Businesses both big and small are increasing their use of forensic data analytics (FDA) in a concerted effort to combat growing cybercrime. This has been led by growing fears of internal data threats and cyberattacks. However, the use of cutting-edge technology has been resisted in some sectors due to a perception of what the return on the investment would be. This is according to a recent report published by the dispute service and fraud investigation unit at Ernst & Young.
In the detailed report, the results of input from 655 executives that are in charge of anti-fraud schemes are examined. These managers work for a variety of businesses in diverse sectors. The results given show a 22 per cent increase in firms deploying in-house FDA solutions. This has been led by fears about cyber breaches and threats internally to digital security. Over the past two years, fears have been heightened, according to 62 per cent of executives interviewed.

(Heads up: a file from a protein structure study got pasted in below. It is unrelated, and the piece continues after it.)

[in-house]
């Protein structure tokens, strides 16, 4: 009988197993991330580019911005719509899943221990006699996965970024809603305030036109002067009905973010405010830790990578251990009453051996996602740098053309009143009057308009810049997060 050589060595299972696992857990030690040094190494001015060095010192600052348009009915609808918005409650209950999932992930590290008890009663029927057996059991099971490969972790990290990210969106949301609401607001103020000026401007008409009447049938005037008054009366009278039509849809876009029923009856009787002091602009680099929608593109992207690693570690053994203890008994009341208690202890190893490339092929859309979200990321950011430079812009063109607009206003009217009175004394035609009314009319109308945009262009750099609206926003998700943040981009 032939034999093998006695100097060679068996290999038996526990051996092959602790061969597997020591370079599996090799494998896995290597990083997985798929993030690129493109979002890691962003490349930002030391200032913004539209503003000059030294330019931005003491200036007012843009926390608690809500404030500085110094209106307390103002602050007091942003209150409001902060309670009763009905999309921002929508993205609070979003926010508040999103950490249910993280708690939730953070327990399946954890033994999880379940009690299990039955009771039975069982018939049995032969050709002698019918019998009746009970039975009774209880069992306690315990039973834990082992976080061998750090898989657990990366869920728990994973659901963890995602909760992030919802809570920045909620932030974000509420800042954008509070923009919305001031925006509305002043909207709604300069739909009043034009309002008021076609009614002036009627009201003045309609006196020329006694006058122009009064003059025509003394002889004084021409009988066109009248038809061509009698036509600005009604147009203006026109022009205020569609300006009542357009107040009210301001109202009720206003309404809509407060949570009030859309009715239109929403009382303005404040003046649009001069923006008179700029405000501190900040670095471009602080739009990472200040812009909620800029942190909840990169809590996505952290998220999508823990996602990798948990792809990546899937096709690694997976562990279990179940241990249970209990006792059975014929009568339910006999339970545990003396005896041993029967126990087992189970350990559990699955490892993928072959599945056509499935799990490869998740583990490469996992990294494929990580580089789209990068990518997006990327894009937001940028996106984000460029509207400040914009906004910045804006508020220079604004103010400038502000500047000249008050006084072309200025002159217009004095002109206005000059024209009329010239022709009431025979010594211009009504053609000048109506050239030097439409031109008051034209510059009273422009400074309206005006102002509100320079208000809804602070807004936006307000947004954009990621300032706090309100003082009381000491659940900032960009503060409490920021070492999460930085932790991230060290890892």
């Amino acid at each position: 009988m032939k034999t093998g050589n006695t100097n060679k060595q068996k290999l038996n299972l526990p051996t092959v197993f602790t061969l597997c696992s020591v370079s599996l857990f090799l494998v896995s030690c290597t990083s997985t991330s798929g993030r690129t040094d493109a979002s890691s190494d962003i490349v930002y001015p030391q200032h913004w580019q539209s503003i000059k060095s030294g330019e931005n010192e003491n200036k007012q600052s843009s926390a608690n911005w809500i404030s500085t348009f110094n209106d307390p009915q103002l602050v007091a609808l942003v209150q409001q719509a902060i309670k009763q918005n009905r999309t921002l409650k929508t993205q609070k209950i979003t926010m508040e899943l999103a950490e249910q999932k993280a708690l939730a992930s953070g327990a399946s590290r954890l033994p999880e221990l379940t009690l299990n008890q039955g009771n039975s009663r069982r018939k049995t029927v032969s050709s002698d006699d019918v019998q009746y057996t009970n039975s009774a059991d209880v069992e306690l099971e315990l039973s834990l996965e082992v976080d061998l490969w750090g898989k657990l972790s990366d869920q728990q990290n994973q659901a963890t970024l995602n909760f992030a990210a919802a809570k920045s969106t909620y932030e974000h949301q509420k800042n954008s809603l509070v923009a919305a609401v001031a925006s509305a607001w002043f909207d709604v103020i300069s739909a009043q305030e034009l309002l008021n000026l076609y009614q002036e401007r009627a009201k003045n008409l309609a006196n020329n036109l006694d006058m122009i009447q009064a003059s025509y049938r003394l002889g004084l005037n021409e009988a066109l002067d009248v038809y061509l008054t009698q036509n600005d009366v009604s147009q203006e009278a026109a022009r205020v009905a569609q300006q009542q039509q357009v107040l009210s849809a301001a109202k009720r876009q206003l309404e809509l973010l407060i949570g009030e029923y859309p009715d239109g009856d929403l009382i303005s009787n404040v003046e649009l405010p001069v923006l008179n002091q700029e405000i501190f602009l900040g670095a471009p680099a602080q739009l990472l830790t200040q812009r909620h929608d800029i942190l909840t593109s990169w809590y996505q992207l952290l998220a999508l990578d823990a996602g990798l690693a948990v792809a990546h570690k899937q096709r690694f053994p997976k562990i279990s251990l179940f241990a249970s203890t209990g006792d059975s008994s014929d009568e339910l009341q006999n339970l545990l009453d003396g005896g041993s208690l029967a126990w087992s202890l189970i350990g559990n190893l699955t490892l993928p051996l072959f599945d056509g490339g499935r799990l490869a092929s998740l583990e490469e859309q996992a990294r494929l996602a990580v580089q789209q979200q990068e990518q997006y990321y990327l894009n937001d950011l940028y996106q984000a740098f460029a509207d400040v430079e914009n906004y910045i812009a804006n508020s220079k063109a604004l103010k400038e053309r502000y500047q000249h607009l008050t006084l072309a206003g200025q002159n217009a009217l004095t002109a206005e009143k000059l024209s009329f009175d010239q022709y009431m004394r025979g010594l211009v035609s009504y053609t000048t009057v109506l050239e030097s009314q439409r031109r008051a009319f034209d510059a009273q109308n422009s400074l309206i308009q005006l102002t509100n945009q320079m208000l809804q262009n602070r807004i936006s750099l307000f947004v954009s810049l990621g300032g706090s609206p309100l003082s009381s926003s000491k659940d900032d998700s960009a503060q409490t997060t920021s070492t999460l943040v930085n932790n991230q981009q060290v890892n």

Having the facilities in place to respond to a cyberattack was the most common reason given for the use of forensic data analytic tools. This was even more of a concern for companies than an increase in scrutiny by regulatory bodies.
Ernst & Young cyberthreat expert David Remnitz said: “We are seeing some tremendous innovations to enhance companies’ anti-fraud [activities], including insider threat and cyber fraud. Particularly around text analytics to identify corrupt or malicious intent; statistical analysis to help build predictive models based on known bad behaviors; and data visualisation, including pattern and link analysis, to help identify hidden relationships or patterns between disparate data sources.”
FDA tools are defined for the purpose of the report as anything that collects and analyses data security in order to find inappropriate financial transactions or non-compliance with regulatory rules.
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